Keep it up, Marion. It looks like little pitchers really do have big ears; they’re listening.

  • super student

    We are organizing a phone/fax campaign in support of Prof. Nestle. Please express your outrage to the Deans at NYU over the White House chef’s attack on their magnificent tenured NYU professor. For a mere chef to upbraid a NYU academic is intolerable. We are insisting the Deans impose upon the NYU Board of Trustees to demand an apology from the White House and a personal assurance to NYU that henceforth Barack and Michelle will keep thier kitchen staff in line. Here are the contact numbers. Please melt the fax lines with your support!!

    Office of the Dean of Administration

    5 Washington Square North, 3rd Floor
    Phone: (212) 998-8174
    Fax: (212) 995-4208

    Joseph Juliano
    Dean of Administration
    Ext. 88015

    Office of the Dean for Science

    6 Washington Square North, 3rd Floor
    Phone: (212) 998-3800
    Fax: (212) 995-4181

    Daniel Stein
    Dean for Science
    Ext. 83800

    We cannot take this lying down! Please act now and repeat your contact tomorrow!! Thank you!!!

  • Michael Bulger

    As an NYU graduate student and colleague of Dr. Nestle, I don’t think it is necessary to waste faculty time with such a campaign.

    I would not discourage anyone from viewing the previous post as a ruse.

  • Mrs Q

    When you blog, they listen. I think it was something a lot of people were thinking, but they didn’t say it. Kudos to you (as usual)!

  • Let’s face it, the Obama administration has lost valuable ground in its admirable attempts to push back Big Food (FTC wimp-out, Pizza As Veggie, French Fries as Entree, Buy Soda and KFC with SNAP). And the Partnership for a Healthy America had to really scrape the barrel to find ANY “commitments of significance” from industry last week. Did we see General Mills or Coke making any “transformative” announcments? No! We saw a six-year old spitting out the broccolli and McDonald’s doing a cynical end-run around San Francisco’s attempts to clean up the obesigenic environment.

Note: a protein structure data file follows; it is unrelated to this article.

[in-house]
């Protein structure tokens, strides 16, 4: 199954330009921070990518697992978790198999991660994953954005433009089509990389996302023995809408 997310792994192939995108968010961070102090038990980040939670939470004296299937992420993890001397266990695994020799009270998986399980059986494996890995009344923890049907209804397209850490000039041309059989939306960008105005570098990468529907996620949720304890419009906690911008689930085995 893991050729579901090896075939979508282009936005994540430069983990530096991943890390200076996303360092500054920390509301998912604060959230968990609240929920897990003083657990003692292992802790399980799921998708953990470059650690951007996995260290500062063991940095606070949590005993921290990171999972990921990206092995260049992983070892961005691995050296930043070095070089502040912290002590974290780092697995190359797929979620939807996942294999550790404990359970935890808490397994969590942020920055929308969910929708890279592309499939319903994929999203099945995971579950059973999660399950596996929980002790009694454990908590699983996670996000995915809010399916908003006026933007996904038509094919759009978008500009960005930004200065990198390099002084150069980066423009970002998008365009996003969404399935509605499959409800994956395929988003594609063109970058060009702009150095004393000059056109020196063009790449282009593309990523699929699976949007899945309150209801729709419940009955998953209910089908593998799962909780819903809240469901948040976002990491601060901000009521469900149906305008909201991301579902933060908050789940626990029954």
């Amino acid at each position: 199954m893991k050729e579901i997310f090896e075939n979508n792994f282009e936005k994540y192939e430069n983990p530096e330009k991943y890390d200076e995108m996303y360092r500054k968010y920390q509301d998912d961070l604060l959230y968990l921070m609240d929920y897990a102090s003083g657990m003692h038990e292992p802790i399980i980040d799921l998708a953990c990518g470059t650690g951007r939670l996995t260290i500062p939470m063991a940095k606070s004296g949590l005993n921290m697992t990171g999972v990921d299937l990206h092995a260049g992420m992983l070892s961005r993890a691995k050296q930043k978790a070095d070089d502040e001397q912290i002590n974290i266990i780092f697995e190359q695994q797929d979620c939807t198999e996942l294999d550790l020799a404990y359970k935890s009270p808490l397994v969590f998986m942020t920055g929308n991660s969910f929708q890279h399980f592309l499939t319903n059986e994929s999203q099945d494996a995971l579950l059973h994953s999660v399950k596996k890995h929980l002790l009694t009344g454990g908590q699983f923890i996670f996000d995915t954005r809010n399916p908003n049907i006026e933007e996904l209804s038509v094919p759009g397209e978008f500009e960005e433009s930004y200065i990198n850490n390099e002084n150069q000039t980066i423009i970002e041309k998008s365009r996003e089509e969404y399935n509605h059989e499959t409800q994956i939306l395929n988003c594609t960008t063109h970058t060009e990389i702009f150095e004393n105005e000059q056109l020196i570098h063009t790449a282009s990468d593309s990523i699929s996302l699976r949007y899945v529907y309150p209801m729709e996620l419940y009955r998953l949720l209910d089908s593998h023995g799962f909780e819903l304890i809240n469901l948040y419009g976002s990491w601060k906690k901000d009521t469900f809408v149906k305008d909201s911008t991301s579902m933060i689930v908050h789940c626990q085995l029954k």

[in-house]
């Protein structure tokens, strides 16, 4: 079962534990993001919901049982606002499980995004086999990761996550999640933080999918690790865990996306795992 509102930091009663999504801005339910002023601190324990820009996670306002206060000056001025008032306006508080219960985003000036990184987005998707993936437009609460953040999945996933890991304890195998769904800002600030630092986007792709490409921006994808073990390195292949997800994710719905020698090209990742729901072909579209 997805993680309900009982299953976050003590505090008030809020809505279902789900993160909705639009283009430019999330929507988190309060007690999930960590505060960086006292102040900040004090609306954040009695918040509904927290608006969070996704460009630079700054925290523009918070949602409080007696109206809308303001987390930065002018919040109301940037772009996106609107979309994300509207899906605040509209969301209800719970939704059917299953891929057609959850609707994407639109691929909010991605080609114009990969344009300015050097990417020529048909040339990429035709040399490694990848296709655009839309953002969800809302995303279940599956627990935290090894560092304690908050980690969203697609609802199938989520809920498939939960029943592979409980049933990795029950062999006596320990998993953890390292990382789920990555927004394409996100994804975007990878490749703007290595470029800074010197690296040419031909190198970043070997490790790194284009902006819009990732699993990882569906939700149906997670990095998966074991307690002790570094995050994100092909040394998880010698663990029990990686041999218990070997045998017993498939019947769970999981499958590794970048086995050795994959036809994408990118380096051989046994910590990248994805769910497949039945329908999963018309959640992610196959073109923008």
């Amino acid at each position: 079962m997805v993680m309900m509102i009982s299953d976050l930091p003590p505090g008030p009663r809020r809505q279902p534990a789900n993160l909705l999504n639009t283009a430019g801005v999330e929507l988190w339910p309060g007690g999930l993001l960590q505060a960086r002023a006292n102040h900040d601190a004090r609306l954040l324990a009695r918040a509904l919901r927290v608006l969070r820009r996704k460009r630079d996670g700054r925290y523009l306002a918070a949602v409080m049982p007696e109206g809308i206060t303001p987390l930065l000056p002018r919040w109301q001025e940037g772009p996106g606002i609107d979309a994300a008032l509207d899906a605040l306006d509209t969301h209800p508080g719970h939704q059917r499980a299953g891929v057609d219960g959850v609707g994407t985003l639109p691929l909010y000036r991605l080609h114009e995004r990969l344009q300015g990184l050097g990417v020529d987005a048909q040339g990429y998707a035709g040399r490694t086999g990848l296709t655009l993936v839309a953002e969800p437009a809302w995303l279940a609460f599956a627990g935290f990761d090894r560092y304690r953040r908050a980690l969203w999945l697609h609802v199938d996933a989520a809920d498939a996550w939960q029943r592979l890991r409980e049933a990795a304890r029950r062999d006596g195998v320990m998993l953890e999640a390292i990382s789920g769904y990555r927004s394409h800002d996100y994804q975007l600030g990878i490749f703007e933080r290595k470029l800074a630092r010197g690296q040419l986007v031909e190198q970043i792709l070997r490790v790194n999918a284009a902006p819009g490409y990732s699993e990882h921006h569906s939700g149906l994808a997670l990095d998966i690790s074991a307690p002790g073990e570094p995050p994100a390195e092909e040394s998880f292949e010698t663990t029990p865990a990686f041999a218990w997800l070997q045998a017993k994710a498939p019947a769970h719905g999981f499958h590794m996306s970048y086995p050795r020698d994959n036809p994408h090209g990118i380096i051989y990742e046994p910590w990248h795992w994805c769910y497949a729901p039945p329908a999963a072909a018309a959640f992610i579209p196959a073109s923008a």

When Madame Obama has to resort to jumping jacks, we know she and her people are losing! Stick to your guns Marion, don’t let the WH browbeat you! “Pillars” indeed!

  • Suzanne

    @Marion Nestle, Please delete the troll’s comments. They are distracting from your message.

    @super student, @Tilly Tightass, @medico, are all incarnations of our resident troll, Doc_Mudd. The writing style is all too familiar.

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  • skchgo

    I applaud any First Lady for taking on such a task such as childhood obesity but at the end of the day, the first lady can say and do as much as she likes but it is up to the parents to teach their kids about healthy eating and exercise that’s the most important tool to use.

    Then secondary should be government/public sector such as legislation on using proper labeling such as GMOs, changing the school lunch programs to eliminating all junk foods (yes I’m talking about pizza and french fries) and change how foods are marketed to children. I’ve seen many of these issues challenged by Obama Administration but push back has been far more powerful and unfortunately the message from the First Lady as well as Obama Admin has not been addressed since Congress now thinks pizza is a vegetable.